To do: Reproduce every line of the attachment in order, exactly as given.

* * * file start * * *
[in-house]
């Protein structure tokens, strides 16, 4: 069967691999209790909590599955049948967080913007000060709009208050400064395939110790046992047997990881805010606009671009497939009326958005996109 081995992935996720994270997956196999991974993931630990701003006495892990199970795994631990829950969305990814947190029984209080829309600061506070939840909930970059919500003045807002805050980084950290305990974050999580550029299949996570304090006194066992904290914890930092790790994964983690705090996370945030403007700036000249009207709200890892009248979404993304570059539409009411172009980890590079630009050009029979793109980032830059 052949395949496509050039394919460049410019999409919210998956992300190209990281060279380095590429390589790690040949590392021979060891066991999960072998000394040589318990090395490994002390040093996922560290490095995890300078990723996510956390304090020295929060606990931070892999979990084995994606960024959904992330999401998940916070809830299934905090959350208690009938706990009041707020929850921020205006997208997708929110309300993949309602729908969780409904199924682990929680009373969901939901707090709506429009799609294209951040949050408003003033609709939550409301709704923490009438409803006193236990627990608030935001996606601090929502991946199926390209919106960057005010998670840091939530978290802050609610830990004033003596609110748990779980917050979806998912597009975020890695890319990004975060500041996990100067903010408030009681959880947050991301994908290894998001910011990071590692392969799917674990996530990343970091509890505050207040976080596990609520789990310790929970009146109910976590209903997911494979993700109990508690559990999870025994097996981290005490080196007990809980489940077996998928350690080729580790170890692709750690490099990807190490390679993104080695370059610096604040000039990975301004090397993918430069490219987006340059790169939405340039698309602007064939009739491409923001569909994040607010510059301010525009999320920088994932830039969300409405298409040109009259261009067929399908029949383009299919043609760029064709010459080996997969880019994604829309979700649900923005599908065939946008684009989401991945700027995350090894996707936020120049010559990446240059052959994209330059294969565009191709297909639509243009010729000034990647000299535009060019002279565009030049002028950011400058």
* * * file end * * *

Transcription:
[in-house]
């Protein structure tokens, strides 16, 4: 069967691999209790909590599955049948967080913007000060709009208050400064395939110790046992047997990881805010606009671009497939009326958005996109 081995992935996720994270997956196999991974993931630990701003006495892990199970795994631990829950969305990814947190029984209080829309600061506070939840909930970059919500003045807002805050980084950290305990974050999580550029299949996570304090006194066992904290914890930092790790994964983690705090996370945030403007700036000249009207709200890892009248979404993304570059539409009411172009980890590079630009050009029979793109980032830059 052949395949496509050039394919460049410019999409919210998956992300190209990281060279380095590429390589790690040949590392021979060891066991999960072998000394040589318990090395490994002390040093996922560290490095995890300078990723996510956390304090020295929060606990931070892999979990084995994606960024959904992330999401998940916070809830299934905090959350208690009938706990009041707020929850921020205006997208997708929110309300993949309602729908969780409904199924682990929680009373969901939901707090709506429009799609294209951040949050408003003033609709939550409301709704923490009438409803006193236990627990608030935001996606601090929502991946199926390209919106960057005010998670840091939530978290802050609610830990004033003596609110748990779980917050979806998912597009975020890695890319990004975060500041996990100067903010408030009681959880947050991301994908290894998001910011990071590692392969799917674990996530990343970091509890505050207040976080596990609520789990310790929970009146109910976590209903997911494979993700109990508690559990999870025994097996981290005490080196007990809980489940077996998928350690080729580790170890692709750690490099990807190490390679993104080695370059610096604040000039990975301004090397993918430069490219987006340059790169939405340039698309602007064939009739491409923001569909994040607010510059301010525009999320920088994932830039969300409405298409040109009259261009067929399908029949383009299919043609760029064709010459080996997969880019994604829309979700649900923005599908065939946008684009989401991945700027995350090894996707936020120049010559990446240059052959994209330059294969565009191709297909639509243009010729000034990647000299535009060019002279565009030049002028950011400058």